In still another leading case, Coleman vs. Fire Insurance Patrol of New Orleans, 48 So. 130, a similar point of the law was involved in which it was shown that a city ordinance granted the right of way to apparatus of both the city fire department and salvage corps. However, the law further provided:
“Provided, however, that nothing in this act shall be so construed as to lessen, in any way, the authority of the fire department of the city in which such association shall have its domicile or to warrant or justify any interference with them in the performance of their duties.’’
On the night of June 23rd, between 11 and 12 o’clock, an alarm of fire was sounded and a fire truck started to the fire. At the same time from another location the salvage corps vehicle started to the same fire. The night was dark and the street lights were temporarily out of commission.
The two vehicles collided at a street intersection severely injuring a city fireman who sued the salvage insurance company for damages. The fireman proved that the salvage vehicle failed to take the most direct route to the fire.
In view of this testimony and the above quoted law, the Court held the salvage insurance company responsible for the accident and. therefore, liable for the injury. This Court said:
“There was some attempt to show, or rather to theorize to the effect, that the patrol people were at fault in not taking a more direct route from their house to the fire and that the collision might have been attributable to some defect in the sight of the driver. … The obligation which rests upon the officers and men of the patrol, in responding to a fire alarm, to be on the lookout for the apparatus of the fire department, is more imperative than is that of the officers and men of the fire department to be on the lookout for the apparatus of the patrol.”
Must Exercise Care
When operating fire department automobiles on the streets, the rule is that a greater amount of care is required than in those cases of the use of ordinary motor vehicles where the maximum limit of speed is fixed by the law. Therefore, the law requires the use of efficient signals to warn all persons of the approach of fire department vehicles.
For example, in the leading case of City of Sacramento vs. Hunger, 249 Pac. 223, a city sued the owner of a private automobile to recover the value of a demolished municipal vehicle which collided with the private machine when its owner failed to drive to the curb and stop.
The city introduced testimony showing that the municipal vehicle was equipped with a siren which was being sounded continuously as the car was being driven on the street at the rate of 45 miles per hour.
However, since the private car owner proved that several individuals in the vicinity of the accident did not hear the siren, the Court held the city not entitled to recover a judgment, saying:
“There can be no doubt that there is ample testimony to show that the siren was continually sounded from the time the car started to the time at which the collision occurred, but, as in the very nature of the situation, there could be no direct testimony that said Hunger (car owner) at any time heard the siren before the accident, except by his own admission to that effect, and this he did not make. Obviously, the question whether said Hunger heard the siren was one of inference to be drawn by the jury from all the testimony in the case.”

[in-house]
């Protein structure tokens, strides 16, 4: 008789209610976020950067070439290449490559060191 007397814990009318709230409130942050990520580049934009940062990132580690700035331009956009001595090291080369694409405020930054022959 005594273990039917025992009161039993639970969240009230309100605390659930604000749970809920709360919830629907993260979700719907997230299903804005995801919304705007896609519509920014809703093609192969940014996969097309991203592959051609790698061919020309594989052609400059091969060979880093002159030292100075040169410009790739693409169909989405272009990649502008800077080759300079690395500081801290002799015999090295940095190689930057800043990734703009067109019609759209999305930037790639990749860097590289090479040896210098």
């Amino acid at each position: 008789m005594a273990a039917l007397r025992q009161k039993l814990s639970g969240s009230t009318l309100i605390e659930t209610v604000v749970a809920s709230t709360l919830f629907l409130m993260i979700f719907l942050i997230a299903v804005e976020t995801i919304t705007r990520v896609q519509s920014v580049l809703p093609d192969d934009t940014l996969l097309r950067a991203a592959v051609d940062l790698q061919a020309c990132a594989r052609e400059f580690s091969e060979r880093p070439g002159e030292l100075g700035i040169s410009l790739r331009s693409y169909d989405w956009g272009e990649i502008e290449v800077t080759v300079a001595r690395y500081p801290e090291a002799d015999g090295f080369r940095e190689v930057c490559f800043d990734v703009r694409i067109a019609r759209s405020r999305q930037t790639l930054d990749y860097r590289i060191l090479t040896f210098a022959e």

Laws Strictly Construed
Usually, if a state or city law specifically restricts the rate of speed at which fire apparatus or other emergency vehicles may be driven, it is actionable negligence for a driver to violate the law. Moreover, the exact formulation of the law is referred to by the Court when determining the scope of the law.
For illustration, in the recent case of West vs. Jaloff, 232 Pac. 642, a state law was adjudicated which prescribed a speed limit for “motor vehicles.” The following section of the law defined “motor vehicles.” as follows:
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“The term ‘motor vehicle’ shall mean every self-propelled vehicle moving over the highways of this state, excepting road rollers, farm tractors, traction engines, fire extinguishing engines and police ambulances.”
A private ambulance being operated at a higher rate of speed than stipulated for private vehicles collided with a truck. The owner of the ambulance contended that the law exempted him from obeying the laws regulating the speed of private vehicles. However, the Court held the owner of the ambulance liable, stating the following important law;
“It will be noticed that this subdivision docs not exclude from the term ‘motor vehicle’ ambulances in general, but only police ambulances; so, if there is any privilege to private ambulances to run at greater speed then, or entitling them to the right of way over, other vehicles, it is not to be found in this section. … Whatever right of way defen-